The beginning of the New Year is a natural time for looking back and looking forward. If you’re like most IT managers, you’ve got a list in your head of the things you want to get done next year at work. Last week, Artner’s Law discussed ways to avoid obstacles when setting goals. The response to that article and to the survey below demonstrated that we all need a refresher course on establishing effective goals. In this column, I’ll give you more suggestions on how to make those goals happen.
A goal-setting checklist
Setting goals for the coming year is a tricky business. On the one hand, if you don’t invest the time and resources necessary to accurately determine your goals and to follow through, your list will come to nothing. On the other hand, you can’t be a slave to your annual goals because you need to be able to adapt to changing conditions. That caveat aside, here are some suggestions that have helped me in the past.
Triage your own list
Most of us could probably sit down and, without too much trouble, compile a list of 50 improvements we could make to our unit or department over the next 12 months. However, when it comes to identifying these goals, less is definitely more. Limit your list to the three or four most important goals you need to achieve during the coming year.
Align your goals with your budget
It costs money to do almost anything in this world. If you’re not at least looking at your budget when setting your goals, you’re just wasting time. If you need more money to accomplish your goals, campaign for it in the budget process. If more money isn’t available, don’t set goals that presuppose increased funding.
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Get your boss’s buy-in
One of the best ways to build support for your goals is to run them past your boss. Of course, many organizations have a formal goal-setting process around this time of year. But if your firm doesn’t, schedule a meeting with your immediate supervisor and discuss your goals for the New Year, for a couple of reasons.
First, your boss will tell you if your goals are appropriate in light of the organization’s needs. The downside is that you may have to revise your goals after talking with your boss. The upside is that you’ll go into the New Year knowing that you and your boss are on the same page. The second benefit of this discussion is that once your boss knows and approves your goals, he or she is more likely to approve additional resources during the course of the year to meet those goals.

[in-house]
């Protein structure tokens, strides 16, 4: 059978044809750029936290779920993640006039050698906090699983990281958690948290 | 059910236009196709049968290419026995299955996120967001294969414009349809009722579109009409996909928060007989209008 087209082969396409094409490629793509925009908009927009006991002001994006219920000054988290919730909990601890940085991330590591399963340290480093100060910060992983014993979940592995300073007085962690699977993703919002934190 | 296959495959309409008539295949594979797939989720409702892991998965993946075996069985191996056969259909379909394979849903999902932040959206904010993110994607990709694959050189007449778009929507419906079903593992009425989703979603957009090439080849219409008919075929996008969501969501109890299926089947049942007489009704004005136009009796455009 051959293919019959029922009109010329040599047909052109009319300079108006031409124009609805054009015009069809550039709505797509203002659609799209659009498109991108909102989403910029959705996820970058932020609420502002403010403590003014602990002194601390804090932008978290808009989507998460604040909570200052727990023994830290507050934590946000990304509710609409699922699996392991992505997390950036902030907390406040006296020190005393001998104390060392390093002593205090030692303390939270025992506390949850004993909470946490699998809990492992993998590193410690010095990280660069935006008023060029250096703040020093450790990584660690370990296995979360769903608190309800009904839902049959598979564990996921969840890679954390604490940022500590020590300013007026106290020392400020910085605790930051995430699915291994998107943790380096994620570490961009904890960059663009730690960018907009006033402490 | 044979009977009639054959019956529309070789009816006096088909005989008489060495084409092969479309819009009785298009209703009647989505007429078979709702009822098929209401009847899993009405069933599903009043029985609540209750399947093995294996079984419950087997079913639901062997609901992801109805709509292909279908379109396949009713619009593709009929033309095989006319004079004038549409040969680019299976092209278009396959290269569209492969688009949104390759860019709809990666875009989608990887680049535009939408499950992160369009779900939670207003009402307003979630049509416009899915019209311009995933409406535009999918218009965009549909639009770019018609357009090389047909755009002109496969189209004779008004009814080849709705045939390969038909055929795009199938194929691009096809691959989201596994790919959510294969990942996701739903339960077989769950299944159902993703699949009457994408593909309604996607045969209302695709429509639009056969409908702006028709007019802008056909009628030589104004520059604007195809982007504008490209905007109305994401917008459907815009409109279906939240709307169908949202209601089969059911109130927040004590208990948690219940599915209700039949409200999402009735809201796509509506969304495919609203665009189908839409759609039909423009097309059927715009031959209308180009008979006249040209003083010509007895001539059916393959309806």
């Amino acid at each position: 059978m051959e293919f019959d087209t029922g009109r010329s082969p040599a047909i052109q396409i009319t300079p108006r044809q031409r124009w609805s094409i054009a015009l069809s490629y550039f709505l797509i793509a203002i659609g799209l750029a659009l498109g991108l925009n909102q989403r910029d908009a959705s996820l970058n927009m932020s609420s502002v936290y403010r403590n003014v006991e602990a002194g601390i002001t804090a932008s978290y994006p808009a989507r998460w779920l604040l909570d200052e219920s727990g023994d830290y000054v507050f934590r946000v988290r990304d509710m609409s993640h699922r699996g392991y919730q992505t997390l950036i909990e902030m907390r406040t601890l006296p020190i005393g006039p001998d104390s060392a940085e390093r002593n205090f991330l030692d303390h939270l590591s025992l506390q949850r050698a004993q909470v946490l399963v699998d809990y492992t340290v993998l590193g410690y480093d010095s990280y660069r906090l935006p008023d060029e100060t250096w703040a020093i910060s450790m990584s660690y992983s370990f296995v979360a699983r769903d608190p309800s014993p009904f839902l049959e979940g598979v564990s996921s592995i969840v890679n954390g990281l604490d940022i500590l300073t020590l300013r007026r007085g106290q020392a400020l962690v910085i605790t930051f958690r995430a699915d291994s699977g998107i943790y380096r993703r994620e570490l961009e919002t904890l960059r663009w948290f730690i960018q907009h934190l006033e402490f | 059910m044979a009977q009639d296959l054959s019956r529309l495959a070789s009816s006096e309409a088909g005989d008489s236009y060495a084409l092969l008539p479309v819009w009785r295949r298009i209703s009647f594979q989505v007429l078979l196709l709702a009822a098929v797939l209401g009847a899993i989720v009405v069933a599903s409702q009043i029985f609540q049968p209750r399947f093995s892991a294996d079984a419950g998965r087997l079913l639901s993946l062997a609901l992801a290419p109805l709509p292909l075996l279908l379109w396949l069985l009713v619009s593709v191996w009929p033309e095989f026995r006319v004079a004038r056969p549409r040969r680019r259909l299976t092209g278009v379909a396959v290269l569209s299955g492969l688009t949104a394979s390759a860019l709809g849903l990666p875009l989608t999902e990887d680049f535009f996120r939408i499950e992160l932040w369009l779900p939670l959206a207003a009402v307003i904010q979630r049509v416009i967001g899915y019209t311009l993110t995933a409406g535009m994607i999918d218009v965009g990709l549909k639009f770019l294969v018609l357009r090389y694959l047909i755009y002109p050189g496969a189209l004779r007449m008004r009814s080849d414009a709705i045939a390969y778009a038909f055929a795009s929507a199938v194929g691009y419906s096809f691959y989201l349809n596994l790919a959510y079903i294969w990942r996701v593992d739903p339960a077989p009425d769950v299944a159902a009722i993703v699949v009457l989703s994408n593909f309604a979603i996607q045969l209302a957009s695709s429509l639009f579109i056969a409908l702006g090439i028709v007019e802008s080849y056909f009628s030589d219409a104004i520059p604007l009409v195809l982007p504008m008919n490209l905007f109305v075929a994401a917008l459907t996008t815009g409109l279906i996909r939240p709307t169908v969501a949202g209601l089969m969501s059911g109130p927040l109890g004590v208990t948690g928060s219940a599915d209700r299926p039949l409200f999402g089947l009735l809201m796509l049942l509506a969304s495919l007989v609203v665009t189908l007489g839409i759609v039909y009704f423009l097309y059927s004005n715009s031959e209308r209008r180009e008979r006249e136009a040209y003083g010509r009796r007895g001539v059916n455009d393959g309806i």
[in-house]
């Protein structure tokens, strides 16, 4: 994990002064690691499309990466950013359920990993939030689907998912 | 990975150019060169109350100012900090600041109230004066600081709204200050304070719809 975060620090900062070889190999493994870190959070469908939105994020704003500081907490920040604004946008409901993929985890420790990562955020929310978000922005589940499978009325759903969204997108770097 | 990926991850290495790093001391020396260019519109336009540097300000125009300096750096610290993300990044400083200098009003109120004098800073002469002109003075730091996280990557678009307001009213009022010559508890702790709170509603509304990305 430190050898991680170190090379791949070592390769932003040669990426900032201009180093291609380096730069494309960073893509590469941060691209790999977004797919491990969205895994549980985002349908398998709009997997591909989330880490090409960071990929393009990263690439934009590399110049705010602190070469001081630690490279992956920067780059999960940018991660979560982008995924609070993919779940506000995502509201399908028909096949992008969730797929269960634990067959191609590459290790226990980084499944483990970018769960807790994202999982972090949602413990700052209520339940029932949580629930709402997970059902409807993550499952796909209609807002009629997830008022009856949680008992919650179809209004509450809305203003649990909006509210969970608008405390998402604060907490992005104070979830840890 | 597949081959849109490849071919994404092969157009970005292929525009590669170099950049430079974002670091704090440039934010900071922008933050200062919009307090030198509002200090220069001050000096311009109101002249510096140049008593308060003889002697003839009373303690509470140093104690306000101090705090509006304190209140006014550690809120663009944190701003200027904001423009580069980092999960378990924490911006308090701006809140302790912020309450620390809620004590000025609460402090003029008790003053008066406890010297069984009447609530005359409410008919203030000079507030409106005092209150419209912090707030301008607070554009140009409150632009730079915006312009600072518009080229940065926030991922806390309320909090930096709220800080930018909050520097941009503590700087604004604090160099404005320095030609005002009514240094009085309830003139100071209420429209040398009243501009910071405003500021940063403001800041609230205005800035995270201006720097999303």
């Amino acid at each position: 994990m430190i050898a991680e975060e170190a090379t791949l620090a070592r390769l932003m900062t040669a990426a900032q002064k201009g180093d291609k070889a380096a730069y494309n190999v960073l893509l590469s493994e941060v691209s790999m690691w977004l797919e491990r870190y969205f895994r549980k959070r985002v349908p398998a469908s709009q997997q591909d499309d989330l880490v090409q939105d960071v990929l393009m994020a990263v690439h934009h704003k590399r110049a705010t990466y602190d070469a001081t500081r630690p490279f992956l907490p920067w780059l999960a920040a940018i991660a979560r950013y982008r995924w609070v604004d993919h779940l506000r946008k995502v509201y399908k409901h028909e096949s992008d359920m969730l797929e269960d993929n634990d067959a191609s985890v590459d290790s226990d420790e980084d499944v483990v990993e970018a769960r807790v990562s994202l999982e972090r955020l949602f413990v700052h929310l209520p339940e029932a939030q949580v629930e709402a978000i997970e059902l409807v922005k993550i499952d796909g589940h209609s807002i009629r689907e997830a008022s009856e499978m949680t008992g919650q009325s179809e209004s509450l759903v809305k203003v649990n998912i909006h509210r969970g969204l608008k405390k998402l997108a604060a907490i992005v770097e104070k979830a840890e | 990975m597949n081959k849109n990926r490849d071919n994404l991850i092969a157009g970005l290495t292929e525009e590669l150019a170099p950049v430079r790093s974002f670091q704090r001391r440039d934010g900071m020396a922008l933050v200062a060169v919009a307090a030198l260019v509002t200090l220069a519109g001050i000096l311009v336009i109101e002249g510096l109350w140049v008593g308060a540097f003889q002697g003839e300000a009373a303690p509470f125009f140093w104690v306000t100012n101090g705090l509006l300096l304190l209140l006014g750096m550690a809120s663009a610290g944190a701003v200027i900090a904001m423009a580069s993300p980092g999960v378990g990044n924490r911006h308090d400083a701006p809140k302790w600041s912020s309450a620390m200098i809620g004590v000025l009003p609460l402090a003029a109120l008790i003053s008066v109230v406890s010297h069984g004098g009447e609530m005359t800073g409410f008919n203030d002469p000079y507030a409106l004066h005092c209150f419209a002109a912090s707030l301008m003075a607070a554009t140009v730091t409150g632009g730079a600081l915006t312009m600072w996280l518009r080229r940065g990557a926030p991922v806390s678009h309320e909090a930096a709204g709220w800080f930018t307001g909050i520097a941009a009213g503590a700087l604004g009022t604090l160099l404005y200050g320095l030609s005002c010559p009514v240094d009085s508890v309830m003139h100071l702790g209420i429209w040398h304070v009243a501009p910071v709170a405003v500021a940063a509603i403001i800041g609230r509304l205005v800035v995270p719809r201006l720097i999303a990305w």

Make your goals measurable
While insisting that your goals be measurable may seem like common sense, technical managers often overlook this aspect of goal setting. How will you know if you achieved your goals if they aren’t in some way quantifiable? For example, rather than setting a goal of “Making internal clients more satisfied with the corporate help desk,” you might establish the following goal: “Increase satisfaction levels by 20 percent on corporate help desk survey.”
As this example illustrates, sometimes setting a measurable goal mandates more resources (in this case, a help desk survey). This is a complicated business. You don’t want to ignore certain areas for your goals because they don’t have established metrics. The good news is that very few areas of management can’t be measured, at least indirectly.
Faithful readers know that I think delegation is the answer to a host of problems, since too many IT managers try to do too much. For reaching your annual goals, it’s particularly important to both get your staff’s understanding and to delegate specific tasks to them. After all, if you could accomplish all your goals without the support of your people, you probably haven’t stretched yourself enough.
Set benchmarks along the way
Don’t wait until next December to measure how you’re doing against your annual goals. Set up interim goals and benchmarks along the way so that you can assess your progress throughout the year. This approach allows you to react to problems as they occur.
As I said at the outset, you need to be able to adjust your goals to meet the changing needs of the organization. Your goals should be your guide, but you can’t be in thrall to them. When the organization’s needs change, your goals will have to evolve to match.
Setting goals isn’t an exact science. In some organizations, goal setting is mostly a top-down exercise. In your department, by contrast, you might have some of your subordinates help you brainstorm. However you come up with your goals, these suggestions should help you to achieve them.
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What is your top goal for your department in 2002? How will you measure the results at various milestones? To add to the discussion, post your comment to this article. Each week, the person who provides the best feedback to an Artner's Law column will win a nifty TechRepublic coffee mug.